The UK’s largest self-resilient producer of national statistics, Office for National Statistics (ONS) revealed full-year and quarterly GDP growth rate figures on 11th Feb 2018. As per the official data revealed, the British economy showed its worst performance in 2018 since the financial crisis hit the global economies.
The GDP in the fourth quarter of CY2018, grew 0.2 per cent compared to 0.6 per cent in the third quarter of CY2018. British economy contracted 0.4 per cent in the fourth quarter ended on 31st, December 2018. On year on year basis GDP grew 1.4% in CY2018. The UK’s GDP stood at $2.80 trillion (nominal, 2018), the fifth largest economy in the world.
Full-year quarterly GDP growth rate
In the first quarter of CY2018, British economy grew by 0.1 per cent; 0.4 per cent in the second quarter; 0.6 per cent in the third quarter and in the fourth quarter by 0.2 per cent respectively.
Above data exhibits that, the UK’s economy had strengthened during the second and third quarter of 2018. From fourth quarter onwards, the economy has started contracting due to the failure of British lawmakers to get a deal done on Brexit and Irish border issues. Global uncertainties have led to muted investment from investors, jobs cuts, and weak production during the fourth quarter of 2018. Businesses impacted severely because of no formal agreement has been decided between EU and Britain post Brexit.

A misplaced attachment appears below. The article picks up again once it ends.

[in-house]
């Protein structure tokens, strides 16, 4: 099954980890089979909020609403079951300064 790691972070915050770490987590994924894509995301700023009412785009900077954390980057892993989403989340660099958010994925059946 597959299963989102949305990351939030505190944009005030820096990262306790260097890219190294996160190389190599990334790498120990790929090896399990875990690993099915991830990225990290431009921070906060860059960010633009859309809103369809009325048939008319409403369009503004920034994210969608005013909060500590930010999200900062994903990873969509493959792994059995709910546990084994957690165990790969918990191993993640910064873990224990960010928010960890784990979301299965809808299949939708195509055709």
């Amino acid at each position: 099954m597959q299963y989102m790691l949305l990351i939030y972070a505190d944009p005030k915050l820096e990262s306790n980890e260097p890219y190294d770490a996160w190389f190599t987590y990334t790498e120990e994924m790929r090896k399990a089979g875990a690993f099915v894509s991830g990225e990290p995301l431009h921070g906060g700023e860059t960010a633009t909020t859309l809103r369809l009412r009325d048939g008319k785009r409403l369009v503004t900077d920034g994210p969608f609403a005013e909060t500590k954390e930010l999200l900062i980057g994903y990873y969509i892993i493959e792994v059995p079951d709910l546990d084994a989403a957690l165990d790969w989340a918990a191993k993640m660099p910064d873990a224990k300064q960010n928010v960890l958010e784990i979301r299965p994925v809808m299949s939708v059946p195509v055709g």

The slowdown in the British economy resulted in bleak production, relocation of headquarters of businesses, a higher premium on British bonds, relocation of automotive vehicle production and weakening sterling in the fourth quarter of CY2018. Such concerns will harm all global economies.
Lately, Mr Mark Carley, Chairman of Bank of England, forecasted for another slowdown in 2019 and increased chances of the economy slipping into recession by the mid of 2019.
On Monday, Pounds weakened again after ONS revealed GDP data for the fourth quarter of CY2018. Softening investment and slowdown in the economy pushing pounds lower against US Dollars. Sterling slid to a fresh three-week low overnight, extending the losses it experienced after data revealed weak GDP growth in quarter four of 2018.
Also, Brexit chaos on the contentious Irish backstop, with the British Prime Minister trying her level best to rule out hard divorce scenario, continues to weigh on the pound.
Last week in a meeting scheduled between the Department of International Trade (DIT) and British tradesman in which department conveyed that Britain could fail to complete a trade deal with most of the non-EU countries by the Brexit day. Theresa May government said to tradesman that the government could not guarantee that the UK economy will be fully covered under the umbrella of EU’s global trade agreement immediately post Brexit occurred.
Recently, Japanese carmaker Nissan shifted its location for the production of its new X-Trial series cars from Sunder Land, UK plant to its home country due to disorderly Brexit or no-deal divorce with EU.
On the other hand, lending costs of the UK’s financial institutions have risen significantly, and it's hampering the margins of the financial institutions. Investors are demanding a higher premium on the bonds floated by the banking institution to raise money to lend. Investors are demanding a higher premium on the NCDs issued by blue-chip banks, then what about the small banks, their margins will shrink considerably in coming quarterly results.
As it was evident that if lending costs increases within an economy, it affects everyone dealing within the economy, it will hit considerably to capital expenditure industries and debt-driven businesses.
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